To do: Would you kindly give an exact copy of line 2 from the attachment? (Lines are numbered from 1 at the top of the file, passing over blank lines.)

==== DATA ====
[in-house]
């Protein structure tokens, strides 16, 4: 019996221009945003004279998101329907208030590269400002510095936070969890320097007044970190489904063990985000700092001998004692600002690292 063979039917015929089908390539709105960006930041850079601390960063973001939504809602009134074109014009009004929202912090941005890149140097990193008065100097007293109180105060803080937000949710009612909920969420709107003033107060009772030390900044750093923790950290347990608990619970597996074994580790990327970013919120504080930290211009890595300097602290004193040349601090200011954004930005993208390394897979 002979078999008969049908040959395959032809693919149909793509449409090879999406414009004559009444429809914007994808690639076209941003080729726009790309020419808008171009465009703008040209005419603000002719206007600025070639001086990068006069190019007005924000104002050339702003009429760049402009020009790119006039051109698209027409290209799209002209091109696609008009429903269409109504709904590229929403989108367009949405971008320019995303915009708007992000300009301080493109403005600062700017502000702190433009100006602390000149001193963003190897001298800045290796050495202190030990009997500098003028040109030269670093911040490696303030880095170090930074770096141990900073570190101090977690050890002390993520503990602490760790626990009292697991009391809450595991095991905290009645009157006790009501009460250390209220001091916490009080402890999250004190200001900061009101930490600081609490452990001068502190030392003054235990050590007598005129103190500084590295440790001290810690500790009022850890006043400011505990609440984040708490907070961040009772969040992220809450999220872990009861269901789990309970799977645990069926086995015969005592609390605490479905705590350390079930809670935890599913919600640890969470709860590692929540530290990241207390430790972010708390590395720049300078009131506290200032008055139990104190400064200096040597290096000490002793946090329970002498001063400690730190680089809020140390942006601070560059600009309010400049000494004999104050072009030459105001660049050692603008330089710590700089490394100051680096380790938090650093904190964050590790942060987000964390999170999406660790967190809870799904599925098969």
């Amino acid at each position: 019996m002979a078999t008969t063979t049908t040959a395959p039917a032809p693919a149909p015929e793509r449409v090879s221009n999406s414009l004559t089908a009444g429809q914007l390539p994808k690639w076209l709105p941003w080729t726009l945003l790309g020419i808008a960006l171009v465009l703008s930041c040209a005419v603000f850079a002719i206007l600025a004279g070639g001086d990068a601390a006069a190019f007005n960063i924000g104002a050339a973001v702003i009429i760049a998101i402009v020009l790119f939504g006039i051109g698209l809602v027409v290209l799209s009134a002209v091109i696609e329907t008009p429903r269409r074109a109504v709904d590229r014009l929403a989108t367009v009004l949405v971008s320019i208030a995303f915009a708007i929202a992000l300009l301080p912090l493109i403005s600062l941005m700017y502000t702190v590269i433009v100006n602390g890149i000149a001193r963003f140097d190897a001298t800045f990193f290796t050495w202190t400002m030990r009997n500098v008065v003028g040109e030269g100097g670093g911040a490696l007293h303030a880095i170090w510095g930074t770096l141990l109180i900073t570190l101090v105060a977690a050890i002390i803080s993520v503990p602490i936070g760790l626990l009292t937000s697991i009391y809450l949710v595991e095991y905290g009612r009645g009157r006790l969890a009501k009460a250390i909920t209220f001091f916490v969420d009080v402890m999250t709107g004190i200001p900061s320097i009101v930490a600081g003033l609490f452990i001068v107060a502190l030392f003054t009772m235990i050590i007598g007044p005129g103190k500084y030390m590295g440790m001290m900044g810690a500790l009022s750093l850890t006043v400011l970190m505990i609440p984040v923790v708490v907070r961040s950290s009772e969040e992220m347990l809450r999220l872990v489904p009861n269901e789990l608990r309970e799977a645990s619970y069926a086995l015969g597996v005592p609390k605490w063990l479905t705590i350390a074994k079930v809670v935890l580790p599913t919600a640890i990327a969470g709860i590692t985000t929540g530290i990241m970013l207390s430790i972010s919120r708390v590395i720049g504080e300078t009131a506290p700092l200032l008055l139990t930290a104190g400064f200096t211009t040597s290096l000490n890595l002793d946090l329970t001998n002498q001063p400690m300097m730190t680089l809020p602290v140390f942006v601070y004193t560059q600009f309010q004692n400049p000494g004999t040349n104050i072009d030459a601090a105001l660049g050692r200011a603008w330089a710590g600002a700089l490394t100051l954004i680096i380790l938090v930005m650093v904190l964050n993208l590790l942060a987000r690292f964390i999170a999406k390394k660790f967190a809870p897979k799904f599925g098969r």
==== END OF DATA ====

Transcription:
């Protein structure tokens, strides 16, 4: 019996221009945003004279998101329907208030590269400002510095936070969890320097007044970190489904063990985000700092001998004692600002690292 063979039917015929089908390539709105960006930041850079601390960063973001939504809602009134074109014009009004929202912090941005890149140097990193008065100097007293109180105060803080937000949710009612909920969420709107003033107060009772030390900044750093923790950290347990608990619970597996074994580790990327970013919120504080930290211009890595300097602290004193040349601090200011954004930005993208390394897979 002979078999008969049908040959395959032809693919149909793509449409090879999406414009004559009444429809914007994808690639076209941003080729726009790309020419808008171009465009703008040209005419603000002719206007600025070639001086990068006069190019007005924000104002050339702003009429760049402009020009790119006039051109698209027409290209799209002209091109696609008009429903269409109504709904590229929403989108367009949405971008320019995303915009708007992000300009301080493109403005600062700017502000702190433009100006602390000149001193963003190897001298800045290796050495202190030990009997500098003028040109030269670093911040490696303030880095170090930074770096141990900073570190101090977690050890002390993520503990602490760790626990009292697991009391809450595991095991905290009645009157006790009501009460250390209220001091916490009080402890999250004190200001900061009101930490600081609490452990001068502190030392003054235990050590007598005129103190500084590295440790001290810690500790009022850890006043400011505990609440984040708490907070961040009772969040992220809450999220872990009861269901789990309970799977645990069926086995015969005592609390605490479905705590350390079930809670935890599913919600640890969470709860590692929540530290990241207390430790972010708390590395720049300078009131506290200032008055139990104190400064200096040597290096000490002793946090329970002498001063400690730190680089809020140390942006601070560059600009309010400049000494004999104050072009030459105001660049050692603008330089710590700089490394100051680096380790938090650093904190964050590790942060987000964390999170999406660790967190809870799904599925098969």